Possibly the best village in ……?
Monday October 23rd 2017

Upcoming Events

Oct
28
Sat
10:30 am Coffee Mornings at Village Hall
Coffee Mornings at Village Hall
Oct 28 @ 10:30 am – 12:00 pm
Come and enjoy home made cakes and raise essential funds for needy charities, last Saturday morning of each month, 1030–noon.
Nov
12
Sun
11:00 am Teme Valley Market @ The Talbot at Knightwick
Teme Valley Market @ The Talbot at Knightwick
Nov 12 @ 11:00 am
The Teme Valley Market this Sunday
Nov
25
Sat
10:30 am Coffee Mornings at Village Hall
Coffee Mornings at Village Hall
Nov 25 @ 10:30 am – 12:00 pm
Come and enjoy home made cakes and raise essential funds for needy charities, last Saturday morning of each month, 1030–noon.
Dec
10
Sun
11:00 am Teme Valley Market @ The Talbot at Knightwick
Teme Valley Market @ The Talbot at Knightwick
Dec 10 @ 11:00 am
The Teme Valley Market this Sunday
Dec
30
Sat
10:30 am Coffee Mornings at Village Hall
Coffee Mornings at Village Hall
Dec 30 @ 10:30 am – 12:00 pm
Come and enjoy home made cakes and raise essential funds for needy charities, last Saturday morning of each month, 1030–noon.

The Fidoe Family

The Fidoe family has been in the area for generations – a William Fidoe was married at St. Peter’s in 1684 – but it has inevitably split into several branches. Mrs. Sybil Fidoe married into The Tan House branch which contributed so much to village life.

The Tan House was so called because, up until about 1900, leather was tanned in an adjoining building. This was converted into a lovely private house by Mrs. Diana Atwell, Mrs. Sybil Fidoe’s eldest daughter, when she sold The Tan House itself to Richard and Sally Swift in 1979. Rosemary, the second daughter, died in 1986.
Sybil Hannah (nee Weaver) from Stourport married John Ronald Fidoe on28th October 1922. Ronald was the eldest of the three children of John Albert and Elizabeth Fidoe. He was a 2nd Lieut. in The Royal Artillery during the 1914-18 War, stationed in Italy.
Thereafter for the next 30 years he was a brilliant music teacher both privately and at schools in the South East, including one in Bromley, Kent. He and his family lived by the school during term time but returned to The Tan House during the school holidays. There they helped his parents look after their lovely gardens down to the Worcester Road, the 20 bee hives, the poultry and the large amounts of fruit. Sybil also helped the Darby & Joan Club and at church fetes. However, education would still have been a main topic of conversation.
Ronald’s mother Elizabeth, who had qualified at The Teachers’ Training College, Lincoln, had opened a school at The Tan House at the turn of the century as the tannery business closed. It catered for boys and girls from the age of 5. The boys left for the Worcester Grammar School aged about 9 but the girls stayed on until 16. The youngest were taught in The Tan House and the older children in a separate School Room which is now the kitchen and hall of The Old Tannery. The school had about 20 pupils, mainly the children of farming families. Those who came from afar stabled their ponies at the back of the house during school hours.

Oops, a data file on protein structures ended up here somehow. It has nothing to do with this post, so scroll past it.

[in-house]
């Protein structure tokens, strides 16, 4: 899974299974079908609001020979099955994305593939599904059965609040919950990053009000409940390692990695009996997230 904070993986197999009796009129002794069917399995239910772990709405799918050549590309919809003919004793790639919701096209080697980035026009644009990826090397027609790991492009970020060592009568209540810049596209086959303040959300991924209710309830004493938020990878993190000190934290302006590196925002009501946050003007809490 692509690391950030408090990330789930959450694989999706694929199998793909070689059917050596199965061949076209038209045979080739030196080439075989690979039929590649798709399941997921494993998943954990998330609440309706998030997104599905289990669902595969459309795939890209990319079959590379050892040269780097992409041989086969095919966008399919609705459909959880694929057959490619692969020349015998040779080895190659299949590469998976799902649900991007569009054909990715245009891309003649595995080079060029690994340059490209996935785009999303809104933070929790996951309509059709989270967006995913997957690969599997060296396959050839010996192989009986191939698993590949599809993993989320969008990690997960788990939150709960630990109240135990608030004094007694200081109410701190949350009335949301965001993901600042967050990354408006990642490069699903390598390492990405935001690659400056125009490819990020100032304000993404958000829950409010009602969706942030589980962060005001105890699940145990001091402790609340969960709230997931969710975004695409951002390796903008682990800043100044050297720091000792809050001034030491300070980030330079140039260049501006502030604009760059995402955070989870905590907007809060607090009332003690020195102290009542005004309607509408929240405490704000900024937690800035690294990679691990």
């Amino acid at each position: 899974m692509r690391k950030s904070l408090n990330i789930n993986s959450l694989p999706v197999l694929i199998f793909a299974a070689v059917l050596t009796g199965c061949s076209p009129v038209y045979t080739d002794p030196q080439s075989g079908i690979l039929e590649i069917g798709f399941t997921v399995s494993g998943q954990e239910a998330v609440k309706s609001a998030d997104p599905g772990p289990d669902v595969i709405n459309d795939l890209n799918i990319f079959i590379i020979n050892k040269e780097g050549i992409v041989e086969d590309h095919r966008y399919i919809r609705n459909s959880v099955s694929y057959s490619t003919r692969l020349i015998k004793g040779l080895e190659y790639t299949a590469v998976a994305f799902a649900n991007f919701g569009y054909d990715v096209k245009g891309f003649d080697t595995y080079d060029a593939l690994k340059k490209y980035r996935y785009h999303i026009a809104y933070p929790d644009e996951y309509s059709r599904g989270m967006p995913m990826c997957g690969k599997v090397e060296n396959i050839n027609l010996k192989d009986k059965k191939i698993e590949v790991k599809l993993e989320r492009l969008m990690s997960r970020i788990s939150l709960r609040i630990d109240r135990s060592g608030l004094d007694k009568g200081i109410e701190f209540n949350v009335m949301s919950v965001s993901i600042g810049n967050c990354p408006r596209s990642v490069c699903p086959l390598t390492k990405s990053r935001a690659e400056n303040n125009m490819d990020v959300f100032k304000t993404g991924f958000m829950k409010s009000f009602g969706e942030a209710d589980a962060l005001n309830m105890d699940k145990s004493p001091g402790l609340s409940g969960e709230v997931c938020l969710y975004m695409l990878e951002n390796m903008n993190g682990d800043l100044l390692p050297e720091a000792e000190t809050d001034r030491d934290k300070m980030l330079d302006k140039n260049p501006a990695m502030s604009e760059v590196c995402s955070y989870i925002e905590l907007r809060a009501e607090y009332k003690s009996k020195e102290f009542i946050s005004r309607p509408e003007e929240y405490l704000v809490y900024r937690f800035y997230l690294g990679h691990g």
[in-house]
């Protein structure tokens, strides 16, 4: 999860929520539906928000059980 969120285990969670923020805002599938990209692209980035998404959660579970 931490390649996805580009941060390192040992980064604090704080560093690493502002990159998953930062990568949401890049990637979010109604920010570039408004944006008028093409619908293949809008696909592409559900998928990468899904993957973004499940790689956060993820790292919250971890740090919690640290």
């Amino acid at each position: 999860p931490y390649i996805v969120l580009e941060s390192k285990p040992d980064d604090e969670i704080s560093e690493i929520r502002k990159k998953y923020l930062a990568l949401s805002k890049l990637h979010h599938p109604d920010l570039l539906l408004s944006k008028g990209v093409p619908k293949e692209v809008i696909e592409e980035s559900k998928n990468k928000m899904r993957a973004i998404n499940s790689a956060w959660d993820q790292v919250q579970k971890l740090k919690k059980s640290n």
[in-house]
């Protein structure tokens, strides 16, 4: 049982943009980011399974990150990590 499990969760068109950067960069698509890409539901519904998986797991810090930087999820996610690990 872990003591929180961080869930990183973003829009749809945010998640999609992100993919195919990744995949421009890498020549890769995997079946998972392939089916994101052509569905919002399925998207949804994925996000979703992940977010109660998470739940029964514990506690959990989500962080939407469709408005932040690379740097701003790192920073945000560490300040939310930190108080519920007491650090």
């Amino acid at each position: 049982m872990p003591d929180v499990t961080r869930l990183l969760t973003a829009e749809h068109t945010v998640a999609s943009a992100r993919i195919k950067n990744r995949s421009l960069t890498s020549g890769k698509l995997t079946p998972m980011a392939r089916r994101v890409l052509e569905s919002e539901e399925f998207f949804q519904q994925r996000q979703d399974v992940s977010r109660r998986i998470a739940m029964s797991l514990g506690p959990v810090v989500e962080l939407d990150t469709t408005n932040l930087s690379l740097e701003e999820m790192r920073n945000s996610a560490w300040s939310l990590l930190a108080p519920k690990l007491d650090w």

Mrs. Isabel Field, an ex-pupil, tells that Elizabeth Fidoe was strict and that the pupils really did have to work. The school had a wide curriculum including algebra but it specialised in English, French and Music and undertook to prepare pupils for the Cambridge Local Examination. Elizabeth was 72 when she closed the school in 1936.
Ronald’s parents – his father was a house decorator/plumber – had moved to Martley in 1877 from Cob House, Wichenford. They rented The Tan House from The Earl of Dudley but purchased it with 6 acres, the School Room and outbuildings, for £800 (about £45,000 now) at the auction, on 22nd June 1918, of The Earl of Dudley’s Martley Estate. This also included 1041 acres over 10 farms, The Crown Inn and the Post Office house with shop (nowThe Chandlery). This was purchased at the same auction for £900 by John Albert’s brother, Ernie Fidoe.
Ronald’s brother, Hugo Ernest, married Nancy Stear, a nurse at the Union Workhouse, just before the First World War. She died soon afterwards when Hugo, of the Worcestershire Yeomanry, was a POW in Turkey. His health suffered and, for the rest of his life, he had bouts of malaria. He married again, Ivy Summerton from Pershore, a distant relative living at The Tan House while teaching in Clifton-upon-Teme.
To give him employment, his father had the present Post Office and shop built in 1929 on land he owned down to The Crown. Ivy ran the shop and Hugo the Post Office and the petrol pumps outside. Hugo managed to get the Post Office business from his Uncle Ernie at the `top shop’, perhaps because the steps there were proving too much for elderly customers.
Hugo and Ivy, who had no children, rented Scar Cottage from the Nashes of the Noak before living at the Post Office. They sold out in 1951, purchased a house in St. Ives, hated it and two years later returned to a bungalow they had built on Fidoe land opposite The Tan House, now the extended and improved Homeland.
Ronald Fidoe died on 3rd October 1977, aged 89. An uninscribed old oak stool was given to St. Peter’s in his memory. He was buried in the Fidoe grave by the church porch along with his wife Sybil, his parents, his brother Hugo, who died in 1960, aged 70, and his sister, Phyllis Mary, who died in 1916, aged 22. Hugo’s second wife, Ivy, who died aged 84 in a Droitwich Nursing Home, was buried in the same grave on 19th July 1979.

Jeremy Campbell-Grant

 



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